Some Oregon residents could pay up to 38 percent more for health insurance next year, the latest salvo in an ongoing battle between Obamacare's supporters and opponents over premiums.
The state's insurance regulator was one of the first to finalize 2016 premium rates for the individual and small business markets, which Obamacare covers.
For the state's individual market, the final rate decisions range from an average increase of about 8 percent to nearly 38 percent, depending on the insurance company, the regulator said Friday.
The standard premium for a silver plan, the second of three Obamacare plan options, for a 40-year-old Portland resident range from $271 to $389 a month, the regulator said.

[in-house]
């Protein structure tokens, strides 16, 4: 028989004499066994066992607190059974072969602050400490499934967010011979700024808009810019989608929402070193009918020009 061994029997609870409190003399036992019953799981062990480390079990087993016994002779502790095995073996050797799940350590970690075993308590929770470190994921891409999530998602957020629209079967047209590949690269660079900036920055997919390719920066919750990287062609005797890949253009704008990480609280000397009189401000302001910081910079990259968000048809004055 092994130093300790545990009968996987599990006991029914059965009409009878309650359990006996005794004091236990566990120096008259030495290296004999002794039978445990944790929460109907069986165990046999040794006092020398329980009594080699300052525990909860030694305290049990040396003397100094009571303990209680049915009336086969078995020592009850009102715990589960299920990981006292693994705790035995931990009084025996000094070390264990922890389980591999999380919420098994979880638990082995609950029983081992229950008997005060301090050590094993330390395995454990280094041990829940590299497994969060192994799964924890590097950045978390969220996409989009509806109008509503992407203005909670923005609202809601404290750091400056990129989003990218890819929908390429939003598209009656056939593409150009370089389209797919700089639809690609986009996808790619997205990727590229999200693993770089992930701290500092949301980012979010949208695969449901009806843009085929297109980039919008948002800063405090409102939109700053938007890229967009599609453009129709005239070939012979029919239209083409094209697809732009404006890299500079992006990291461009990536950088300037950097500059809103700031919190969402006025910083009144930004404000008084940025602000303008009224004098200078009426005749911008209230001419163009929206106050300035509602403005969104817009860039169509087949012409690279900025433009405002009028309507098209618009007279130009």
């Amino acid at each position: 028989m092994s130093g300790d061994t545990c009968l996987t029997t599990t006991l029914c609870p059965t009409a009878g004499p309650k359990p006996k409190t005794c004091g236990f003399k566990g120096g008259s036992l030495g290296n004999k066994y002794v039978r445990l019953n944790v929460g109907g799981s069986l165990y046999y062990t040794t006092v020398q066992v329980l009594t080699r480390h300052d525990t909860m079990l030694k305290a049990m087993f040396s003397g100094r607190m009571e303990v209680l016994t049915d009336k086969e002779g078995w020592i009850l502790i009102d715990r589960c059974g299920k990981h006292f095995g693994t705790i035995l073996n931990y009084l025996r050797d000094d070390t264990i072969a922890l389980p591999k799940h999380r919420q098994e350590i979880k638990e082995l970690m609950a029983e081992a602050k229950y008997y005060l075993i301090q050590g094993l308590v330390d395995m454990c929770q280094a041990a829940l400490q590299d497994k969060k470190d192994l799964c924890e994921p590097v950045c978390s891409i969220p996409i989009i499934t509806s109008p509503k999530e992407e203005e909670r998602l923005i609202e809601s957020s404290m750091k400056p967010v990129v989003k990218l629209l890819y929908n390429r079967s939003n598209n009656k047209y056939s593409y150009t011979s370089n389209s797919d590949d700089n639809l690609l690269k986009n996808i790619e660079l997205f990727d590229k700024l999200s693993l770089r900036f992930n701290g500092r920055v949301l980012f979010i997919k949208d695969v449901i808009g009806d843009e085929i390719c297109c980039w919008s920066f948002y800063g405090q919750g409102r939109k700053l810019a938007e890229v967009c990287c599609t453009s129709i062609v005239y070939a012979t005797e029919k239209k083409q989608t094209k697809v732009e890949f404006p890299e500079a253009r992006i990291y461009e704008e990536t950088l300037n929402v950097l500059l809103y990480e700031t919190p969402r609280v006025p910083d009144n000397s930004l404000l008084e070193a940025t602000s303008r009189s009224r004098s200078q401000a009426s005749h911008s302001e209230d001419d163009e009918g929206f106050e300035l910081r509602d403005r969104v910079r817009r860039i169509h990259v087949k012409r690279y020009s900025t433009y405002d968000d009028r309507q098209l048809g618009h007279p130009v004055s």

"Our final rate decisions reflect our commitment to ensuring that Oregonians can count on the coverage they purchase," said Insurance Commissioner Laura Cali in a statement.
Last month, insurers disclosed proposed 2016 rate increases for Obamacare enrollees. Under the law, an insurer must disclose any rate hikes of 10 percent or more.
Some insurers disclosed huge rate increases of 50 percent or more.
Opponents of the healthcare law pounced on the huge rate hikes, saying that it shows the law is not in fact lowering healthcare costs as originally promised.
Supporters counter that the rate hikes are still only proposed at this point and will need to be negotiated down. They point to studies that show the overall premium increases across the country will be modest at best.
For instance, one analysis from the nonpartisan Kaiser Family Foundation found that in 11 major cities the cost of a silver plan would be on average about 4 percent higher next year.